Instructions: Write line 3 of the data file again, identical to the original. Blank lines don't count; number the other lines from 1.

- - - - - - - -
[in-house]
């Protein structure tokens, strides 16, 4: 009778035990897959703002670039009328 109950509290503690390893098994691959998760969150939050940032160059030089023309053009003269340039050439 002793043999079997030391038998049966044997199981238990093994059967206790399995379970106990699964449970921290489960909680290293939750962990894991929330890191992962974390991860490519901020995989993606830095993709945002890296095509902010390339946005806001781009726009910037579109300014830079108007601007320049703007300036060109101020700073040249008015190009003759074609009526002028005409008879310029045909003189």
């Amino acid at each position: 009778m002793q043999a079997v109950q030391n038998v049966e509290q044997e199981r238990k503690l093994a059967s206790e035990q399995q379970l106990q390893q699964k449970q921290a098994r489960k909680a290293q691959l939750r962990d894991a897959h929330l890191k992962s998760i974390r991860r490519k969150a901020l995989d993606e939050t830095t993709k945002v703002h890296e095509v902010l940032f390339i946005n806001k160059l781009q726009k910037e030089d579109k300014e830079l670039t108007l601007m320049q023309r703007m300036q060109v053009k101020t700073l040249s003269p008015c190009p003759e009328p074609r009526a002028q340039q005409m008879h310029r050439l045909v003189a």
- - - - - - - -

């Amino acid at each position: 009778m002793q043999a079997v109950q030391n038998v049966e509290q044997e199981r238990k503690l093994a059967s206790e035990q399995q379970l106990q390893q699964k449970q921290a098994r489960k909680a290293q691959l939750r962990d894991a897959h929330l890191k992962s998760i974390r991860r490519k969150a901020l995989d993606e939050t830095t993709k945002v703002h890296e095509v902010l940032f390339i946005n806001k160059l781009q726009k910037e030089d579109k300014e830079l670039t108007l601007m320049q023309r703007m300036q060109v053009k101020t700073l040249s003269p008015c190009p003759e009328p074609r009526a002028q340039q005409m008879h310029r050439l045909v003189a």